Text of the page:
Carol Gieg, D'79, offers some advice to younger women and shares a poem that she wrote after the death of her husband.
First of all, quench your thirst for knowledge throughout your life.
Secondly, discover and nourish your “passion.” That is, an activity which, when immersed in it, you lose sense of time and place. The piece is completed, only after it has been shared with others.
Both will give you pleasure, will help you build lasting friendships, guide you to offer and to graciously accept, help from others throughout your life.
When I was 49 years old, I suffered a brain injury followed by neurosurgery. I survived and returned to work three months later. Shortly thereafter and, again, a year later, I had neuropsych testing. The first revealed that I had the same IQ, the second, an improvement overall.
During recovery, I reached for my pen as soon as I was able. Exercising my brain through writing as my passion, helped me to recover and to live a full life.
I wrote a book to encourage other victims of a brain injury, and let them know that they do not have to live lives predicted after being injured. Just as I did, they can recover much of what was lost, either through the brain creating new pathways or through regeneration of neurons (“neuroplasticity”). These facts were not widely known when I was injured and I hope my book has contributed to increased awareness.
It was only through nourishing my passion (writing) and continually learning, that I was able to both research and write a book.
Ironically, my husband has a “rapidly progressing” dementia resulting from a brain injury 40 years ago. I hope that my writing has inspired researchers to seek a cure.
TWICE LOST IN A SINGLE LIFETIME
I bid you farewell, though it’s not the end.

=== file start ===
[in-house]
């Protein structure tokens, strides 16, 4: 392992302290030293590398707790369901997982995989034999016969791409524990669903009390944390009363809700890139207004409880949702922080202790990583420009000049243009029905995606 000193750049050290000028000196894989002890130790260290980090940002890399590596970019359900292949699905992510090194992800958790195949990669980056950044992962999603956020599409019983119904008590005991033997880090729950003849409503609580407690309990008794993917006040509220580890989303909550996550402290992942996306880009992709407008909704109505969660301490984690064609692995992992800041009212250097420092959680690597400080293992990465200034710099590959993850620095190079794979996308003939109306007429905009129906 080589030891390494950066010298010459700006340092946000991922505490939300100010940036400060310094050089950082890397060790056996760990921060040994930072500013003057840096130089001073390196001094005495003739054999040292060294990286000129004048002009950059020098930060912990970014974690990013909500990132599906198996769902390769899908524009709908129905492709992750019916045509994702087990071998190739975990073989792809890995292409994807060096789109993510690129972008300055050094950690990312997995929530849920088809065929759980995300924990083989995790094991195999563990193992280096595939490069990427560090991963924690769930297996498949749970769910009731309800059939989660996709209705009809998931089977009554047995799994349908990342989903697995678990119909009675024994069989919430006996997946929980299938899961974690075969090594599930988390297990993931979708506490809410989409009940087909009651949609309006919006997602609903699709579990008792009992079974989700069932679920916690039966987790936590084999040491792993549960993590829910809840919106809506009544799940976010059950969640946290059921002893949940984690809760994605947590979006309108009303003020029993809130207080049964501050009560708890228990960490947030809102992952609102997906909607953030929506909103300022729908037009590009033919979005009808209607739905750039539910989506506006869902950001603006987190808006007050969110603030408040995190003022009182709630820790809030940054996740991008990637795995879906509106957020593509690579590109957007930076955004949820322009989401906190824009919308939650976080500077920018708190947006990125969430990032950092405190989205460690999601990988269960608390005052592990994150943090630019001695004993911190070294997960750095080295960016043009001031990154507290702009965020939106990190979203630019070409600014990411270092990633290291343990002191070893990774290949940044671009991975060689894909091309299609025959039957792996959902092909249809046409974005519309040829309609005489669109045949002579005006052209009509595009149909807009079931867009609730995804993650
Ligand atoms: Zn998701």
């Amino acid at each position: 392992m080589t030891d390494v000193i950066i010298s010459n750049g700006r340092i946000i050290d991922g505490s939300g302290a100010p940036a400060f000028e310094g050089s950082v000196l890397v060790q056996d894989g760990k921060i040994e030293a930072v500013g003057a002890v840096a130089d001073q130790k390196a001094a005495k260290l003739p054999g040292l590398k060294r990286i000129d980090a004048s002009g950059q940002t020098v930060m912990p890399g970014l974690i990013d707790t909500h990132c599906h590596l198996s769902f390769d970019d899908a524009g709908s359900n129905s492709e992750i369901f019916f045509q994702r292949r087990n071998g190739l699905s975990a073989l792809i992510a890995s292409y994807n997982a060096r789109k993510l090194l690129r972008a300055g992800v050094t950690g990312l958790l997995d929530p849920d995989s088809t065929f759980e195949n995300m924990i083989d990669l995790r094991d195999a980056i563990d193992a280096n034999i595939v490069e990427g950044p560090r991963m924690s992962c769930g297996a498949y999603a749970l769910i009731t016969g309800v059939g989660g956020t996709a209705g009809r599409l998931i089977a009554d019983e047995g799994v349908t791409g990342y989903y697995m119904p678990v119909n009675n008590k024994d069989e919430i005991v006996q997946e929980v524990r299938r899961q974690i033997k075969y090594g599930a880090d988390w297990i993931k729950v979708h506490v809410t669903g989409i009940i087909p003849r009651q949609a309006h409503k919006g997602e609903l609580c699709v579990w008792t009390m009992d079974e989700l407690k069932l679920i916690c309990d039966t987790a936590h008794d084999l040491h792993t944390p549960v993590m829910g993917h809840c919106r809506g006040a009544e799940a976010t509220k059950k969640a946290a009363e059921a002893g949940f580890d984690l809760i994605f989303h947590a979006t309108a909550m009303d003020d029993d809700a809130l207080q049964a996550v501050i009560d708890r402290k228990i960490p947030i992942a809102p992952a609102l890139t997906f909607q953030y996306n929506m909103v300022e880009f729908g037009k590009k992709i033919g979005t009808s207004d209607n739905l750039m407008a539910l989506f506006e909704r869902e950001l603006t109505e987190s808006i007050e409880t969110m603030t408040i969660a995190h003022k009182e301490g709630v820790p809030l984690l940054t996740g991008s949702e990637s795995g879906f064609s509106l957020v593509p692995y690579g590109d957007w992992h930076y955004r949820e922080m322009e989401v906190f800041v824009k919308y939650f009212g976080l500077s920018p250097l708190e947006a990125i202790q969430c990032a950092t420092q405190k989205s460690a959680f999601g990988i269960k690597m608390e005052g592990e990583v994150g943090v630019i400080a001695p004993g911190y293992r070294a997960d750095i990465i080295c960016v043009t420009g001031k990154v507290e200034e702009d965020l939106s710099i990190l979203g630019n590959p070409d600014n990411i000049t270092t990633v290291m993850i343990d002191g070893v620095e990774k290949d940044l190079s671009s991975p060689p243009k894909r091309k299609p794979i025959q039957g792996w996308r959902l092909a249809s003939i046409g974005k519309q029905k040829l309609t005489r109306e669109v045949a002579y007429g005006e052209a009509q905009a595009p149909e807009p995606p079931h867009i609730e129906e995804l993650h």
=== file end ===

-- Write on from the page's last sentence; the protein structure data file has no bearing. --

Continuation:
Goodbye when all’s not yet lost.
You linger on as dignity deserts you,
We fight it, but at such a cost.
Your body still remembers,
But the image begins to fade.
Those long ago tender moments,
And the promises we made.
Creeping over you, soft and stealthy,
More bits and pieces gone each day.
Your depression separates you from me,
I miss you more than I can say.
Doctors told us there was no hope,
A better life for us now to create.
Wouldn’t it have been better, to be honest,
Rather than resign us to your fate?
I pity others for they too sensed,
All that you touched turned into gold.
You always saw the best in everyone,
Under your broad wings, all to enfold.
My face you no longer recognize,
Of my support, you’re no longer aware.
Still conscious enough to know what’s happening,
You’re distancing yourself from those who care.
Deep sorrow as I say farewell,
But such gratitude have I.
That the one I love more than life itself,
Won’t feel the pain I will after you die.
In summary, I regret not taking advantage more of classes devoted to the craft of writing. However Dartmouth encouraged and solidified my love for learning. Whatever career path you choose to pursue, rest assured that there will be an opportunity to contribute. Your decision will be better made if you practice your passion. Learning from the brain, passion from the heart.